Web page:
Chorionic Villus Sampling Pros and Cons List

Chorionic villus sampling or CVS is a prenatal test, one done during pregnancy, to diagnose any type of chromosomal abnormality in a fetus or an unborn baby. Genetic disorders and conditions like Down syndrome can be detected with the help of this test. There is another test, which is usually considered a substitute, called amniocentesis test. CVS or chorionic villus sampling test is more common.

Procedure of Chorionic Villus Sampling Test

Chorionic villi, which are cells in the fingerlike projections of the placenta, are obtained from pregnant woman. The chorionic villi are studied and extensive genetic analysis is conducted to understand any existing and even preempt any possible chromosomal abnormality or genetic disorder. The CVS test is usually carried out when there is a risk or chance of genetic disorders. Families that have genetic ailments and in case firstborns have had chromosomal abnormalities or birth defects would call for a CVS test. Otherwise, it would be advised only if there is some sign of such anomalies in the fetus or depending on the prevailing health and genetics of the mother. CVS is not an imperative procedure. It is not common either. The procedure is in fact avoided because it is invasive. It is also deemed risky because there is a minor risk of miscarriage.

CVS test is carried out in the tenth week or till the thirteenth week of pregnancy. The test should not be carried out before the tenth week and it should never be carried out after thirteen weeks. In contrast, amniocentesis test is carried out in the sixteenth week. It can be conducted anytime between the fifteenth and twentieth week, no sooner and no later. Amniocentesis test is hence classified as the less desirable test since it is carried out at a more advanced stage of pregnancy. CVS test is neither done too soon in the pregnancy nor too late.

List of Pros of Chorionic Villus Sampling Test

1. Detecting Genetic Defects and Chromosomal Anomalies
CVS can detect almost every chromosomal abnormality known to man. It can detect Down syndrome, Turner syndrome and other sex chromosome anomalies, trisomy 13 and trisomy 18 among others. Hundreds of genetic defects can also be identified using CVS. The test can detect Tay-Sachs disease, sickle cell disease and cystic fibrosis.

2. Complementing Other Tests
CVS test can be used in conjunction with ultrasound and blood tests to identify other disorders, notably neural defects. The other tests are relatively noninvasive and painless. Both parents can be subjected to the additional tests, especially blood test, so the collective testing can facilitate better and more inclusive testing. Genetic analyses of the mother and the father can be used while studying the findings of the CVS test for more accurate diagnoses.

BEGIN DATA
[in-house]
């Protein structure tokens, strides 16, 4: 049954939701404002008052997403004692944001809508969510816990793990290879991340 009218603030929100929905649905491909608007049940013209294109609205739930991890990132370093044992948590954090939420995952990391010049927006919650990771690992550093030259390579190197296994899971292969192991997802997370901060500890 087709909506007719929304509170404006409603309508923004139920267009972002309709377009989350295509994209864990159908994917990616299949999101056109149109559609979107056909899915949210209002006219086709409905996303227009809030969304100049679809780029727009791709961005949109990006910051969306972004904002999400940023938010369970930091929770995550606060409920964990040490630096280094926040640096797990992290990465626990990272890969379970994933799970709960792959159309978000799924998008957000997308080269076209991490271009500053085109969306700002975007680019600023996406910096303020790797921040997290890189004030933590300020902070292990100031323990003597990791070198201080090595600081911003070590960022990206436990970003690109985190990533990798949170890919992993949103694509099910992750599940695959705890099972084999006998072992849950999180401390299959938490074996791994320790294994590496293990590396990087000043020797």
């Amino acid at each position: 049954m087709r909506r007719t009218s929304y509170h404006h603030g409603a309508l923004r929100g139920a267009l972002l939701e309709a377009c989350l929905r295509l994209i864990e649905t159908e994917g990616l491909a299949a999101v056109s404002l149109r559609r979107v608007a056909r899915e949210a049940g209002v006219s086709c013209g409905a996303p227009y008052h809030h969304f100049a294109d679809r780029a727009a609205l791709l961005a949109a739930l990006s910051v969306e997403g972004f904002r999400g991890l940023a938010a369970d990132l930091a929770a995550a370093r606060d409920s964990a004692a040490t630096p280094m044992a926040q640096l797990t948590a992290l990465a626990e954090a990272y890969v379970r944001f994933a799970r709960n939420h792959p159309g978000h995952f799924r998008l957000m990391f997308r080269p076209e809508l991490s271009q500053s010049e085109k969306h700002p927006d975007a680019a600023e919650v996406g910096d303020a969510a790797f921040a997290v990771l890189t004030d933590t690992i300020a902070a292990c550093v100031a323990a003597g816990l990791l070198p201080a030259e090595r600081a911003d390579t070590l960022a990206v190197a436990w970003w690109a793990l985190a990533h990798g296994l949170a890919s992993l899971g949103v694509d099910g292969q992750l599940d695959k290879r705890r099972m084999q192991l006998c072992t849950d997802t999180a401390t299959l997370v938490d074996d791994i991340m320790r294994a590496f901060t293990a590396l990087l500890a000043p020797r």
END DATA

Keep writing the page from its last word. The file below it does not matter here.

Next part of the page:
3. Accurate Analyses
Compared to amniocentesis test, chorionic villus sampling is less painful. It is an uncomfortable test as reported by pregnant women but it is not painful as is the case with amniocentesis test. The test findings can be accurate or there can be some uncertainty. However, genetic analyses and medical histories of the parents, associated tests such as blood tests and ultrasound tests can be used for accurate diagnoses of existing or preexisting and possible chromosomal anomalies and genetic defects in the fetus.

List of Cons of Chorionic Villus Sampling Test

1. Limited Application
The chorionic villus sampling test is not recommended to any pregnant woman unless there is a substantial risk of a newborn having genetic defects or chromosomal anomalies. This can only happen if there are genetic disorders in the family of the mother or the father, either or both parents. Alternatively, there should be some signs that the fetus is not developing normally and there is undisputed evidence that the newborn may have some preexisting condition or birth defect.

2. Invasive & Uncomfortable
The extraction of the cells is a painful procedure. A tube or a needle has to be inserted into the cervix of the pregnant woman to reach the placenta wherefrom the cells or chorionic villi must be extracted. The insertion of the tube or needle is invasive. It is uncomfortable and can be painful if there is even the slightest of error.

3. Side Effects
Cramps are common side effects of the invasive procedure. The insertion will always have some physical discomfort and it could be severe in some cases. The cramps can be just as severe as menstrual cramps and they can be quite unnerving during pregnancy.

4. Risks
The side effects may still be endured by a pregnant woman, especially knowing or in the hope that the baby doesn’t have any genetic or chromosomal abnormality. However, there is a small chance of miscarriage. It is also possible that the test itself will cause some damage to the fetus, which otherwise may not have any chromosomal or genetic anomaly. The risks are the reason why CVS is not a common test.